Spinal stenosis refers to the narrowing of the spaces within a patient’s spine. This can lead to pinching of the nerves that travel through the spinal cord. Patients experience many of the symptoms associated with nerve damage in the spine. Spinal stenosis is of two types based on the location of the condition. If the stenosis occurs in the neck, it is known as cervical stenosis, and if it appears in the lower back, it is known as lumbar stenosis.
Spinal stenosis can occur due to a myriad of reasons. Most forms of stenosis occur due to a reduction in the open space within the spine, which houses the spinal cord. Conditions include:
Though all of these causes act differently, the core result is the same – the area within the spinal vertebrae is reduced.
Depending on the type of stenosis, a patient may experience different symptoms. In cervical stenosis, the patient may feel pain, numbness, tingling, and weakening in the arm, foot, or leg. Besides the pain, patients may also experience reduce motor control as a result of weakened muscles. This can lead to problems with walking and balance. Since cervical stenosis occurs in the neck, patients often experience neck pain. With lumbar stenosis, the conditions are usually waist down. A patient may experience pain, numbness, tingling in all parts of the lower body. This can make walking, standing up, and sitting down extremely painful. As with cervical stenosis, since lumbar stenosis occurs in the lower back, patients usually experience pain in this region. Additionally, patients may have bladder and bowel dysfunction due to spinal nerve damage. If you’re experiencing any of the symptoms described above, please consult a doctor at the earliest.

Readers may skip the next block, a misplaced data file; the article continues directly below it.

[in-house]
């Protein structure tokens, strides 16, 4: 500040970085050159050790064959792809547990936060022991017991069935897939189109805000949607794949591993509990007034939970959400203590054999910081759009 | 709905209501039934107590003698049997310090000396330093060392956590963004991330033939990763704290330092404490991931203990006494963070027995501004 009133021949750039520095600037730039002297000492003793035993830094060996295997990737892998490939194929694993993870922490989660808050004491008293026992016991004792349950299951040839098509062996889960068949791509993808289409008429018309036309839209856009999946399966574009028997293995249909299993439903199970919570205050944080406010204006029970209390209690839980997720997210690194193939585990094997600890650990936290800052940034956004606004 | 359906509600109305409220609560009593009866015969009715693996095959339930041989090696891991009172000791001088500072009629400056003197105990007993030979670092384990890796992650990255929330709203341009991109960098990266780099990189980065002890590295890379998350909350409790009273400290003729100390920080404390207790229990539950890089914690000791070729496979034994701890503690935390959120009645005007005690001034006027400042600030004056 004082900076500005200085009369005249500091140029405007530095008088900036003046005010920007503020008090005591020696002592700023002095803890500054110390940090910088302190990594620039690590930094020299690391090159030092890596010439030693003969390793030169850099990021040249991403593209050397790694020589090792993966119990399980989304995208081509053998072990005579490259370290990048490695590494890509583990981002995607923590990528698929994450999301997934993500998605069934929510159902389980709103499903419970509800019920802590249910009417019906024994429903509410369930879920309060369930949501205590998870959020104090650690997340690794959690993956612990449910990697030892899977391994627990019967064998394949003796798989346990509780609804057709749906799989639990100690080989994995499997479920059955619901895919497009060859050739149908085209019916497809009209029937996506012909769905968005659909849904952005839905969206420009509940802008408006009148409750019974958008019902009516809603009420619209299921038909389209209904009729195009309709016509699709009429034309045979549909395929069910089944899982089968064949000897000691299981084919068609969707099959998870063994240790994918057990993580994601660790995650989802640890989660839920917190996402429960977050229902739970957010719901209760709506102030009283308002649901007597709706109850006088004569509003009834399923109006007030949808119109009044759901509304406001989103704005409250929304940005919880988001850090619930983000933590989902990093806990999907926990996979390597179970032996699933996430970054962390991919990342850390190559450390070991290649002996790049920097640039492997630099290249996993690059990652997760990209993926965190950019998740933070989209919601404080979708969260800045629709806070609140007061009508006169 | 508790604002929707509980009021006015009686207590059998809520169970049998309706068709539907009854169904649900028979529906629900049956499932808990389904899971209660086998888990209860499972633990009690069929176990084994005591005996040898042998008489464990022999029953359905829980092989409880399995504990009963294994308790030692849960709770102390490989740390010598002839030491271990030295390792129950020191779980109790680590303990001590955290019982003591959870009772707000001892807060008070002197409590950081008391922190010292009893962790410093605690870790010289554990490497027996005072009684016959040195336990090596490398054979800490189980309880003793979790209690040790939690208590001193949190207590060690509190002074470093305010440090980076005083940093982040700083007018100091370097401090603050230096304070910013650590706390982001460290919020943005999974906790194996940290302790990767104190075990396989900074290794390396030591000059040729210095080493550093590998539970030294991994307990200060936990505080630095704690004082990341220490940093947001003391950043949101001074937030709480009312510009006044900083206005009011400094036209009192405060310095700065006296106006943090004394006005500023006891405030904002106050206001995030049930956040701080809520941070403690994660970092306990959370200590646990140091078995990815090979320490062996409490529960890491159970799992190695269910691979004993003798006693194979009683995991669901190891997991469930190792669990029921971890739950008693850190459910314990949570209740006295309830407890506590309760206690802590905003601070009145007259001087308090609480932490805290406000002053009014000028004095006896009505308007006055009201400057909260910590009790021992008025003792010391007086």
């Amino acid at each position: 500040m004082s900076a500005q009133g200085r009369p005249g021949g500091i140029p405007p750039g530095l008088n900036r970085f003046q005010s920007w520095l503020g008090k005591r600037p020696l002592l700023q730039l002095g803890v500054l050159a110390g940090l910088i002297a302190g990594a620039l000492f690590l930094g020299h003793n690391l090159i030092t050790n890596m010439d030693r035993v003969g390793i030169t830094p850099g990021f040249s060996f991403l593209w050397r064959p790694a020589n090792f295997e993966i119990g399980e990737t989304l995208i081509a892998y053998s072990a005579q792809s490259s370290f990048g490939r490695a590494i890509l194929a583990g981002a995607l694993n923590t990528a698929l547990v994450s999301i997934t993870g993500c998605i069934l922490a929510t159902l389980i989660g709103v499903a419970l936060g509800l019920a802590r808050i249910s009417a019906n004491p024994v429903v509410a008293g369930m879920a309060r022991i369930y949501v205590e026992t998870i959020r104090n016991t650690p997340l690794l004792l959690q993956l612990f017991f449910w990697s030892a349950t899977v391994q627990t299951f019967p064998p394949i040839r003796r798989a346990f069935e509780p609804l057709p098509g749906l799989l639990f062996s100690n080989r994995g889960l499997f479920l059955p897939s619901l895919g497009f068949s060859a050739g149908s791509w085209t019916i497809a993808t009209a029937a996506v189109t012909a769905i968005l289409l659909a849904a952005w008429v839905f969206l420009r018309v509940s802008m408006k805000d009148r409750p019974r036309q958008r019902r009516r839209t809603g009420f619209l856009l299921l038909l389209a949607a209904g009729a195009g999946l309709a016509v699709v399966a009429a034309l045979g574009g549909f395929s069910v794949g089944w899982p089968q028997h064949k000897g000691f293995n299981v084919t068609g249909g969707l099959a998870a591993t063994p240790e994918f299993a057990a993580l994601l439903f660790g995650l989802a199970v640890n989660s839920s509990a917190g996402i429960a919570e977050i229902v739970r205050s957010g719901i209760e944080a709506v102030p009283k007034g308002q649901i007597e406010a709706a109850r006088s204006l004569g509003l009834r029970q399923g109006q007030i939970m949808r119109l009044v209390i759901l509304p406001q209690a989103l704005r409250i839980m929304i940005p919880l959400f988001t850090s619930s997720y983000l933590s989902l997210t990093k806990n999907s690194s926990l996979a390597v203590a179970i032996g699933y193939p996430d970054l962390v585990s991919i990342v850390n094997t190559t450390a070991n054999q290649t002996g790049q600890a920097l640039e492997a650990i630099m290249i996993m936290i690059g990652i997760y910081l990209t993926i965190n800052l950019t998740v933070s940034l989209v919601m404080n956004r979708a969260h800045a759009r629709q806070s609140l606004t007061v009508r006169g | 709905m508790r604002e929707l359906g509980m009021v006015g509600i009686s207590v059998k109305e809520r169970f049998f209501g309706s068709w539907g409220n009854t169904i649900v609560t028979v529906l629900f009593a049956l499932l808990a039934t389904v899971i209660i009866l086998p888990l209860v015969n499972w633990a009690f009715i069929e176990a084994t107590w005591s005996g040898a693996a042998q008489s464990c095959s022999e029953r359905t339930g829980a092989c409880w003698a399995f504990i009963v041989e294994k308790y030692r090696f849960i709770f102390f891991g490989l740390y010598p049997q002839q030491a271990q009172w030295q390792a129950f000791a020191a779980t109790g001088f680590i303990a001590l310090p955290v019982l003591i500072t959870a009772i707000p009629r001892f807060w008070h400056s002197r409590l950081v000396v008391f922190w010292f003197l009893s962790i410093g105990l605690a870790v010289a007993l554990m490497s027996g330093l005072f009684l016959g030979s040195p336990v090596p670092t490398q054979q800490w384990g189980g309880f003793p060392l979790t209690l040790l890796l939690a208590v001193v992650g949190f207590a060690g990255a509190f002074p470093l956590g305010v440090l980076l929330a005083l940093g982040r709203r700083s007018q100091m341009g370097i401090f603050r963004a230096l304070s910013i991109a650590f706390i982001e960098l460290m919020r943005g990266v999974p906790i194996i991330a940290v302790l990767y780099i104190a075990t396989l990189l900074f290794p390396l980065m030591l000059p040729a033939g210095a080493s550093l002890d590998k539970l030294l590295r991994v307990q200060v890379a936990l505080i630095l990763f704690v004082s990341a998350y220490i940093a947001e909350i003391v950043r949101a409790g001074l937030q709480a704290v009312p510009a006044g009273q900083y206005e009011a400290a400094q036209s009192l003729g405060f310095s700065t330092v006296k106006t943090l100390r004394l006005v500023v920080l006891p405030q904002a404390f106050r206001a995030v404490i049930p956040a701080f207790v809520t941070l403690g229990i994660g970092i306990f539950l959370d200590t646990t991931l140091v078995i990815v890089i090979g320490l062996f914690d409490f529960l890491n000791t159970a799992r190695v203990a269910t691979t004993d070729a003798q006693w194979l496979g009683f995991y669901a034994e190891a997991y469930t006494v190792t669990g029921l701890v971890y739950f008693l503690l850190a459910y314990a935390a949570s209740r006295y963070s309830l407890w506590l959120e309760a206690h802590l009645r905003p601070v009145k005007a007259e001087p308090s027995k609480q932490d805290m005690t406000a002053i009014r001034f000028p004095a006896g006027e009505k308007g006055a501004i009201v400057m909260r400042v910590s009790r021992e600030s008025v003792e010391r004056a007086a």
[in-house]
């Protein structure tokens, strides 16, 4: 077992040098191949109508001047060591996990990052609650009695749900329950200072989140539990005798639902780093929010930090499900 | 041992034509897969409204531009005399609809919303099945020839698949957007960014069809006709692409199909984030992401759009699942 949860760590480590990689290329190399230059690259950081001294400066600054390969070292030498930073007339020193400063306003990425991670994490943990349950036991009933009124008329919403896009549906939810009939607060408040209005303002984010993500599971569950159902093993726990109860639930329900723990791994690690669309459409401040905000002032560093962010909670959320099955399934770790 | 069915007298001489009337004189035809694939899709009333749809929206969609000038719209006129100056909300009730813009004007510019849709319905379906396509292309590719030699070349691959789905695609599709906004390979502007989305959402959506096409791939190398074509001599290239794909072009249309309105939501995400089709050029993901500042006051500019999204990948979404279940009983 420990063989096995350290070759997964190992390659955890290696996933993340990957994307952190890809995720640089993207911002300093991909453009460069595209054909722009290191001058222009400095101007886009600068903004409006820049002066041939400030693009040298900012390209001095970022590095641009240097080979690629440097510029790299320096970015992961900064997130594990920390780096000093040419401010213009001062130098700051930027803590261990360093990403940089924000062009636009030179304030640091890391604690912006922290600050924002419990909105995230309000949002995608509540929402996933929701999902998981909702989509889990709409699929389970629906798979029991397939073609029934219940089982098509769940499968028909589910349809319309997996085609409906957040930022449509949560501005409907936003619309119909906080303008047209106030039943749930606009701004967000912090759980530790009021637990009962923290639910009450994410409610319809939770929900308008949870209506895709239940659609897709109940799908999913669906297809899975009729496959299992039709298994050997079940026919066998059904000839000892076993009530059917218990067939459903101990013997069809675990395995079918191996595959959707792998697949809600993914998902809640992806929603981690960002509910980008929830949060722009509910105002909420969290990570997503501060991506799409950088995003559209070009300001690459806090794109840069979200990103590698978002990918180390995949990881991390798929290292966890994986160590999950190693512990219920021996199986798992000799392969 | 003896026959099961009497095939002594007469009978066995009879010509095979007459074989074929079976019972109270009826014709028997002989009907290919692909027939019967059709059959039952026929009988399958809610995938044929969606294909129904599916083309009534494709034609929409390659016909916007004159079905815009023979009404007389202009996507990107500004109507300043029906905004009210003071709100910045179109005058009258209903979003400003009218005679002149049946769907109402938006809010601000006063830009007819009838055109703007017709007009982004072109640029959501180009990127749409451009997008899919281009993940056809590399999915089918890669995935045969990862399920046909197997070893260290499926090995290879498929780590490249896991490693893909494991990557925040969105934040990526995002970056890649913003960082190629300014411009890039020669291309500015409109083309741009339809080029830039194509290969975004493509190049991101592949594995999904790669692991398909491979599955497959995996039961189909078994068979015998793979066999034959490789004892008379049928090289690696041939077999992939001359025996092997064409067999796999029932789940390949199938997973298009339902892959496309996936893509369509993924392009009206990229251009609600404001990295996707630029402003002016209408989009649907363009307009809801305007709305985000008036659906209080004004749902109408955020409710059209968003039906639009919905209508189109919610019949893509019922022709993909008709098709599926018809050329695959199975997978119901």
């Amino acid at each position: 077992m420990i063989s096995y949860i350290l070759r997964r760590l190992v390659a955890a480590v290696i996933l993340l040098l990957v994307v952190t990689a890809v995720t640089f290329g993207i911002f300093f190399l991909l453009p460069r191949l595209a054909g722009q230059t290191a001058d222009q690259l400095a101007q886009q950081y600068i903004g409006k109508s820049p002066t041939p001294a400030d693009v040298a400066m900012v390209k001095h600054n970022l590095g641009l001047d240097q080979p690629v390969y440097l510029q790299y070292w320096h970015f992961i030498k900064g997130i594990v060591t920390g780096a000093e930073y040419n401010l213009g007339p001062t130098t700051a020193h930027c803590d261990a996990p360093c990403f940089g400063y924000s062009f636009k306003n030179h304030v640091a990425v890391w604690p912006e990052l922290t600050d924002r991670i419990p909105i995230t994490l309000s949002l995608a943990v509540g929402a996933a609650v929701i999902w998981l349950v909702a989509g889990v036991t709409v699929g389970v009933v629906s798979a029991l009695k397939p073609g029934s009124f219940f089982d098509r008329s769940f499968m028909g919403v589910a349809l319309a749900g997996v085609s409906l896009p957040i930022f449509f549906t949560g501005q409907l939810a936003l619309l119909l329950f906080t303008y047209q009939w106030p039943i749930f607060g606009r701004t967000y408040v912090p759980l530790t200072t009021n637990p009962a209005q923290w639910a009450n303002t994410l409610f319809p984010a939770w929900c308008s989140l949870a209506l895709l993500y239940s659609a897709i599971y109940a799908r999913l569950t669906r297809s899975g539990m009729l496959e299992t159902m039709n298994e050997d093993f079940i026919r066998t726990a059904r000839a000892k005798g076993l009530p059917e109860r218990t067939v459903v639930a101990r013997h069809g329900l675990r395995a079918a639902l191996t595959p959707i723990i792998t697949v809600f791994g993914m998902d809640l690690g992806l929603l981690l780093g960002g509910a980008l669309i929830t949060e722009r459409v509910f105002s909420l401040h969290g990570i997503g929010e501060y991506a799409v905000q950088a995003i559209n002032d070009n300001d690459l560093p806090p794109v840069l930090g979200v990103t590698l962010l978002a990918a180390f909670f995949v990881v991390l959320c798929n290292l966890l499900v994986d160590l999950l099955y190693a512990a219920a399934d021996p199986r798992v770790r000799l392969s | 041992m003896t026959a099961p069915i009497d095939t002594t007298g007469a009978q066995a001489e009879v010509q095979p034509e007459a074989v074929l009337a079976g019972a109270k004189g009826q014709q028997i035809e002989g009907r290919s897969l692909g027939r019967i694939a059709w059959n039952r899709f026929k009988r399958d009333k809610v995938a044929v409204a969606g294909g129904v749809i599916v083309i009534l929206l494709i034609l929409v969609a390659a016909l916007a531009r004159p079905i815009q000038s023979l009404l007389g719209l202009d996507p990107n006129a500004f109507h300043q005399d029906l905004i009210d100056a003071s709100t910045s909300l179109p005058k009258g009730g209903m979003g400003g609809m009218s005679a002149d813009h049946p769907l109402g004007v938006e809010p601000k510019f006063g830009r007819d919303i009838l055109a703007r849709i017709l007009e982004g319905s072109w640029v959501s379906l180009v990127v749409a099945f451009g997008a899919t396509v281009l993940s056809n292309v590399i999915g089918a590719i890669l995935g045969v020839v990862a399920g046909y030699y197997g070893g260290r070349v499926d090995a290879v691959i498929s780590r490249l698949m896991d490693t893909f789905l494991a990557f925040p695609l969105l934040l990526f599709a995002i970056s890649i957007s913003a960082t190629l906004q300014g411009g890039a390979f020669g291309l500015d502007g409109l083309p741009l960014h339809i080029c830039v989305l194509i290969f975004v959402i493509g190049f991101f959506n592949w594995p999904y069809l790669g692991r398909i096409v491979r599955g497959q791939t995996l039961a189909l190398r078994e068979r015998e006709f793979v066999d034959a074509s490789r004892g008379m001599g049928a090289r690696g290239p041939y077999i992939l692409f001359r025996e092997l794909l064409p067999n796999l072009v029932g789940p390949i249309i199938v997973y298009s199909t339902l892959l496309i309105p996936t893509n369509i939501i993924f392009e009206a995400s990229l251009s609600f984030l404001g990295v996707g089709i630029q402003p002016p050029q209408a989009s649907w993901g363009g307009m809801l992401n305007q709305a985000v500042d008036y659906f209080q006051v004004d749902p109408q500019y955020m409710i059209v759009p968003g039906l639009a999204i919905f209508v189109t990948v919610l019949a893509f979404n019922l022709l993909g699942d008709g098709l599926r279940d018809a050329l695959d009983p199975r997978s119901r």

The diagnosis of spinal stenosis is performed via physical examination, investigating a patient’s medical history and imaging scans. The doctor may look for signs of swelling or inflammation in the spine by gently pressing in the discomfort regions. Imaging scans such as X-rays and CT scans give more insight into the condition, helping narrow down the stenosis’s exact location and severity.
The use of anti-inflammatory medication and pain-killers can help improve the spine’s condition while also reducing the discomfort a patient experiences. Treatment may also include physical therapy involving stretching and muscle strengthening exercises. Patients may also be advised to wear a back brace to prevent unnecessary movement in the spine. If the patient’s condition is severe and the other forms of treatment do not work, surgery may be required.